DP snores - separate bedrooms - how can he help with newborn?
LuckyEarthDragon · 28/01/2023 03:03
Looking for all your best tips and advice :)
Im expecting first baby soon and right now I wear ear plugs every night because DP snores so loudly! He’s tried a few solutions to reduce it and I know feels really bad about it, but it is what it is for now.
With pregnancy insomnia making that harder to handle I’m planning to move into the spare bedroom as I know once baby arrives I won’t be wearing ear plugs anyway.
But my question is - how - if at all - can DP help with the night shifts if me and baby are in a whole separate bedroom? Presumably he’ll be totally oblivious to when we’re awake / feeding / asleep, and I’m hoping to breast feed so there’s that too. Is it a question of resigning myself to doing everything myself for the first few weeks / months? I feel like if we were in the same bedroom at least he could wake up to change nappies, put baby back down to sleep, bring snacks or water etc. How did your DP help you?
And assuming I’ll need the ear plugs back to get a good night of sleep when we share a bedroom again - how long realistically are we going to be in separate rooms? As I don’t love that setup and would like to be back together when possible. I’m wondering if once baby gets to a certain age I’d feel comfortable wearing ear plugs and just letting DP settle baby if he wakes up in the night? But appreciate I’m totally ignorant yet about how mum instinct kicks in after birth and so that might be super unrealistic :)
Thanks for any experience and wisdom you can share.
GreenFingersWouldBeHandy · 28/01/2023 03:11
Has he spoken to his GP about sleep apnea or possible treatments for his snoring?
Theos · 28/01/2023 03:11
Why do you both need to do nights? One tired and one not tired is far better ime
Pollywoddles · 28/01/2023 03:24
Well he needs to get his snoring sorted then doesn’t he?
I breastfed too and in the early days my DH would take the baby in the evening so I could get some sleep and then we’d swop over and I’d do the night shift with her in the Moses basket in the sitting room and me on the couch. When she got a little older and had stopped cluster feeding, I moved her into our room. When she woke my DH used to take her and change her nappy and then would bring her back in and I would take her to feed if she needed to. Otherwise he settled her again.
Now she’s older again and weaning, I still get up at night when she wakes to feed and then he gets her up in the morning, gives her her breakfast and let’s me catch up on my sleep.
It works well for us. I wouldn’t have wanted to fo it on my own.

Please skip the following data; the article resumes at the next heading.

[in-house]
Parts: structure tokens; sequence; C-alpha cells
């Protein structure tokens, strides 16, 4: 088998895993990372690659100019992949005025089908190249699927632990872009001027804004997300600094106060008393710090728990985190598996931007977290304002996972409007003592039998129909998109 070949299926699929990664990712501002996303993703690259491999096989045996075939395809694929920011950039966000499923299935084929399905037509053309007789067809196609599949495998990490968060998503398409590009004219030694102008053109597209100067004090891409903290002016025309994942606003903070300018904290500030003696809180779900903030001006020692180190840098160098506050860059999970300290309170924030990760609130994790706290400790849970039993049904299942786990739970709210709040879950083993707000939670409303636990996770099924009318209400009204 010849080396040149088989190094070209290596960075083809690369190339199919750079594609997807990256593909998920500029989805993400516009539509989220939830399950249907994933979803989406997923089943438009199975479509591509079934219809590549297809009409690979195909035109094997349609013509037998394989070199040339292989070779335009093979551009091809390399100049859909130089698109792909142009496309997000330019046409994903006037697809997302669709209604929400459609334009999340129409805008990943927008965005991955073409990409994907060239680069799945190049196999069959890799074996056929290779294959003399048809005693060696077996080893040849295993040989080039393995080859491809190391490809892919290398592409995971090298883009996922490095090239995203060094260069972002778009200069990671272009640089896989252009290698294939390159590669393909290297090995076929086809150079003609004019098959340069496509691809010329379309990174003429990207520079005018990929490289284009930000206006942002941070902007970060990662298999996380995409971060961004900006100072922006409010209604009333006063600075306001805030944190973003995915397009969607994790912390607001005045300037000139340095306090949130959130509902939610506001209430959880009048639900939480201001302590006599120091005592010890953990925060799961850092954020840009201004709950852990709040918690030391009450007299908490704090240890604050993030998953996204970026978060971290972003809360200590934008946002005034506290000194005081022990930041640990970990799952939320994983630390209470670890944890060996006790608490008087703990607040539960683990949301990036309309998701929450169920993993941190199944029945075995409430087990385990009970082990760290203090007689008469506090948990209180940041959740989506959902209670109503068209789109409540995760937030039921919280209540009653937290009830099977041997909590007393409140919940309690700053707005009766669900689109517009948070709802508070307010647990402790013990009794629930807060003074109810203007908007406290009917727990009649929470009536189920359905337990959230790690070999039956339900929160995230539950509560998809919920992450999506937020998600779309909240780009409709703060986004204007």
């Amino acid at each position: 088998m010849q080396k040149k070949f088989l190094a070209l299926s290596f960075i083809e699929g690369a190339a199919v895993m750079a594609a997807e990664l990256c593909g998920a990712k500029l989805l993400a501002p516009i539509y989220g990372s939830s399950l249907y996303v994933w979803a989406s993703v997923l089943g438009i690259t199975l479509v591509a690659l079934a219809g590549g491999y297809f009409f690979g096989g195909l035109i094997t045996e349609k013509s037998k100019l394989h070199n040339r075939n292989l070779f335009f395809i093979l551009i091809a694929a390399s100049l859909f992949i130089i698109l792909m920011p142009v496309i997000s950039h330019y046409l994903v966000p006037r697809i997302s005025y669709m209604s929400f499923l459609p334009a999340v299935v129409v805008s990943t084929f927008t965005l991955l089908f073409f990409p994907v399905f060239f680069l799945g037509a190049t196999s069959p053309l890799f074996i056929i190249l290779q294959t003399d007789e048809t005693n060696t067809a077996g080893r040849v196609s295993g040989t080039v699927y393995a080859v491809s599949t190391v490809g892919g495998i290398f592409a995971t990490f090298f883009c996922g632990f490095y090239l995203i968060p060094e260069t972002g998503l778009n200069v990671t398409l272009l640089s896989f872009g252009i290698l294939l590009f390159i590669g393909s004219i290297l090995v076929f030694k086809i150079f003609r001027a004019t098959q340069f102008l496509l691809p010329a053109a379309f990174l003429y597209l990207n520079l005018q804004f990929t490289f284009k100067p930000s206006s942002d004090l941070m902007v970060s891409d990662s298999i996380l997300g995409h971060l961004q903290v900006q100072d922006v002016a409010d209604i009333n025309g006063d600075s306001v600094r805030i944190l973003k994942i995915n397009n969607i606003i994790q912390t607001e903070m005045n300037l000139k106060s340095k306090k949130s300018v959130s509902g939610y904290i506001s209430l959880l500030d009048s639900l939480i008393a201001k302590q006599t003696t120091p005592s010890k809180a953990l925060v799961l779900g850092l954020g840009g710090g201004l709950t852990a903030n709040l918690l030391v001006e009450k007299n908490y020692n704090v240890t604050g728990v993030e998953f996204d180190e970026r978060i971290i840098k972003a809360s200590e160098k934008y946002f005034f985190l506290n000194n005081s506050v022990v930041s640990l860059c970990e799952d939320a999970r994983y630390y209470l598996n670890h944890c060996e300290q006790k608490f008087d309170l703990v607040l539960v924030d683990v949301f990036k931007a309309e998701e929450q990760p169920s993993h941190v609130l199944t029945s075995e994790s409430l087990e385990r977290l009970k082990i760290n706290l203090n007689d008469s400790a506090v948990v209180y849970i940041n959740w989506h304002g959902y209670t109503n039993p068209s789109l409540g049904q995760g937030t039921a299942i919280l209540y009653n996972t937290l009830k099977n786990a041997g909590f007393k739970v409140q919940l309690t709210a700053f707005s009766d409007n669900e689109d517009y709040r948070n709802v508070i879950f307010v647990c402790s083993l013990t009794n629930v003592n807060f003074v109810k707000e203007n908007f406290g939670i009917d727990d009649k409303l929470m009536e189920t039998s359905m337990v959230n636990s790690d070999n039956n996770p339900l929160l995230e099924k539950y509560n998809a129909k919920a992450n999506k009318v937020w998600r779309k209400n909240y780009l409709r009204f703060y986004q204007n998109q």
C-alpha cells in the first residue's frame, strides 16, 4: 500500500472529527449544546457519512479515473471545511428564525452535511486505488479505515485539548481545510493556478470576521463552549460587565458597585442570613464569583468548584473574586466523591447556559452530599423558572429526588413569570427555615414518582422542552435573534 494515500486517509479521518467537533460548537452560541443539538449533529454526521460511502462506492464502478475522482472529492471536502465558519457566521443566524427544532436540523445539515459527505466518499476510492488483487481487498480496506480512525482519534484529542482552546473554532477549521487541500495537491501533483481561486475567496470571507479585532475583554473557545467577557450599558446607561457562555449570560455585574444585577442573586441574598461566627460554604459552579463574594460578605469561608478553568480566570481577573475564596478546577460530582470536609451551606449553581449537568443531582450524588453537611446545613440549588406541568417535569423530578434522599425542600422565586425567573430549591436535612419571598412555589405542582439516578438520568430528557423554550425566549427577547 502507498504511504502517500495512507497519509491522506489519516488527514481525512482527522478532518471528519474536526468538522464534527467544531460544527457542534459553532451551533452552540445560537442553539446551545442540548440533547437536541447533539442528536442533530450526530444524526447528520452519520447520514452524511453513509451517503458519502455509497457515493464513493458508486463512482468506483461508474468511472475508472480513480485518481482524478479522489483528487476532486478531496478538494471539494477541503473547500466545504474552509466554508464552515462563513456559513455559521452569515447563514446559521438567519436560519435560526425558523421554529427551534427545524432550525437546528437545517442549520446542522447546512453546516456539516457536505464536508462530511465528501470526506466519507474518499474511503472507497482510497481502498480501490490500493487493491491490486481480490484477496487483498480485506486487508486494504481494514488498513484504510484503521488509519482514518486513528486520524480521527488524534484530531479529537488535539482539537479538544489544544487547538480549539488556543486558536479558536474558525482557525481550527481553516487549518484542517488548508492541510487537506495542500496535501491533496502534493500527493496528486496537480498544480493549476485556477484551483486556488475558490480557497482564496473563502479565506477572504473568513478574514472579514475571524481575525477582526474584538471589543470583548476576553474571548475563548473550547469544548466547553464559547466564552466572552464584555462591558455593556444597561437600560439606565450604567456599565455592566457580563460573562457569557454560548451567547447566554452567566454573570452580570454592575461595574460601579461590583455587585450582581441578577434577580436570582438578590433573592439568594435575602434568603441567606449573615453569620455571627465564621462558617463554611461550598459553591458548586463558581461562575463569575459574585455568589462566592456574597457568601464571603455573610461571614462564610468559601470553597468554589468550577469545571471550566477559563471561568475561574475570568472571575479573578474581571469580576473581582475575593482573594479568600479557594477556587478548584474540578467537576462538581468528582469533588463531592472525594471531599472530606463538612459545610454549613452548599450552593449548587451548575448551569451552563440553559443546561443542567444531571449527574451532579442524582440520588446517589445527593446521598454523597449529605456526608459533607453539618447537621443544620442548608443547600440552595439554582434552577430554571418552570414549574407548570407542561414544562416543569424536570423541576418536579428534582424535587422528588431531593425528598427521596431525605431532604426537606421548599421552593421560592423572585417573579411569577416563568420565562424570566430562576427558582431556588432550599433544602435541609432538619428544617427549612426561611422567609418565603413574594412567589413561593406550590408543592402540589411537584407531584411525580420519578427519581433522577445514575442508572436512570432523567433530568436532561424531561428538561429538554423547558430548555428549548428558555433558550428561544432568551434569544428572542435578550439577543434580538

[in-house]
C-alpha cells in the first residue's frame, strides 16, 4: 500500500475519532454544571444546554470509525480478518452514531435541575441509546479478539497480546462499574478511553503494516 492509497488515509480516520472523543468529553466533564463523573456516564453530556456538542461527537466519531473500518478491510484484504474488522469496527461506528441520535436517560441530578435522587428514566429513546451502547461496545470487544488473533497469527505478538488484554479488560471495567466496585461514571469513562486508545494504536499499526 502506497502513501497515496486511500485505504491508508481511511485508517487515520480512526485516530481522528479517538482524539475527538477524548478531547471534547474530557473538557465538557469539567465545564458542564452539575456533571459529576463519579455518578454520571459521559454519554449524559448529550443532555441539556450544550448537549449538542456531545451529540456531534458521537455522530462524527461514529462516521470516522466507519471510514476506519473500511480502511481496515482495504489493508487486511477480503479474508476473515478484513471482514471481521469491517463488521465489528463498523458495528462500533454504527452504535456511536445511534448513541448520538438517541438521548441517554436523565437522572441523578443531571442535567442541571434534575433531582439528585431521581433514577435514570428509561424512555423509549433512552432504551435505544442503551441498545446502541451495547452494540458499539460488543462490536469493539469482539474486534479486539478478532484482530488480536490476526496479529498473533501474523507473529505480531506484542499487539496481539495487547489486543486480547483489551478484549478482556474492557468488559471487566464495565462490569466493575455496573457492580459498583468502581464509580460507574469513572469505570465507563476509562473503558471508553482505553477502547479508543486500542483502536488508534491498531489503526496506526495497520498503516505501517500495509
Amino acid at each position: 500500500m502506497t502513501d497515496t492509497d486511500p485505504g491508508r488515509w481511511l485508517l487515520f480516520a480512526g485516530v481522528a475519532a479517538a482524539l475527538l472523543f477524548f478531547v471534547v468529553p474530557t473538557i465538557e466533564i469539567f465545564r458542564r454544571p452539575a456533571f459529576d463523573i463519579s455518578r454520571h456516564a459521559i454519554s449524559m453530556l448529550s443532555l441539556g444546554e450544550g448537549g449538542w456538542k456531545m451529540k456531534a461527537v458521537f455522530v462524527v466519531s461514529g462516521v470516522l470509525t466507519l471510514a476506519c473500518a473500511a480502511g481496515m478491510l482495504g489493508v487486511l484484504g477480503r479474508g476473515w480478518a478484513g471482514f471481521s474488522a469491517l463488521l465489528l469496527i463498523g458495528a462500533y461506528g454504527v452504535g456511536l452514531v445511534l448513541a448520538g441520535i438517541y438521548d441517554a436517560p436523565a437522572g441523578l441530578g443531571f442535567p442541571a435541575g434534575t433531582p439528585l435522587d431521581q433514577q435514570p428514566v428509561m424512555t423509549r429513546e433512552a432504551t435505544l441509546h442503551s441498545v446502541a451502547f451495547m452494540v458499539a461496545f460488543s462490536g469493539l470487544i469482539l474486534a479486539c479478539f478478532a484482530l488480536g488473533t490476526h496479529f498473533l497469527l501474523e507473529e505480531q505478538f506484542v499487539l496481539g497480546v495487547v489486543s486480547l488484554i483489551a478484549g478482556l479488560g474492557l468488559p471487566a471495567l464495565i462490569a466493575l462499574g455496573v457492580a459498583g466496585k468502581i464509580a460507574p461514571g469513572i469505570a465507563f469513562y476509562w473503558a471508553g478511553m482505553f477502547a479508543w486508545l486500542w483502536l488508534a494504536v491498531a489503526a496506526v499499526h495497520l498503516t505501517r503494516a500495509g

LuckyEarthDragon · 28/01/2023 03:25
Thanks GreenFingers. No he’s not done so yet but says he is planning to. He uses nose strips which help a lot but even gentle snoring keeps me awake through the ear plugs. We just moved house and he needs to re register at the local GP but I’ll nag him tomorrow.
Theos, I don’t know these things yet as baby hasn’t been born but I assume mum and dad sharing the load is a good thing, and having just one partner totally sleep deprived 100% of the time whilst the other sleeps through every night isn’t necessarily ideal because it means the sleep deprived partner is a bit useless at doing anything else?
Jadviga · 28/01/2023 03:28
I would suggest that you handle nights but he deals with daytime, enough for you to catch up on sleep.
So, assuming he works, when he gets home he takes the baby and you go to bed for however long you need, then when he goes to bed he hands baby back to you.
Obviously this means you won't spend much time together at first but at least you'll be well rested and it's only for the first few months (a lot of babies sleep through around 3 months old, and even if they don't, they still won't wake up as often).
That's what I'd do anyway, but you need to decide if you'd be happy with this setting.
In the long run, ideally your DP should see GP about possible solutions for his snoring - maybe there's some kind of therapy or minor surgery he could do to fix the snoring.
LuckyEarthDragon · 28/01/2023 03:30
Thanks Pollywoddles and Jadviga, really helpful to hear the setups that worked for you :)
Pirrin · 28/01/2023 03:31
I'd do something like have him stay up 9-12 with the baby in moses basket in another room while you sleep. Then when either baby next wakes after 12 (or can't settle with him) he brings the basket to you for the night and he goes to bed elsewhere, returning at 6 am for the getting up shift. 6 solid hours for him, plus a decent chunk early in the eve combined with a lie in for you. Obviously the times might need to be tailored to suit your baby, but in many ways its ideal to sleep separately as you can each maximize on sleep when it's your turn.
LuckyEarthDragon · 28/01/2023 03:34
Thanks Pirrin, that’s really helpful.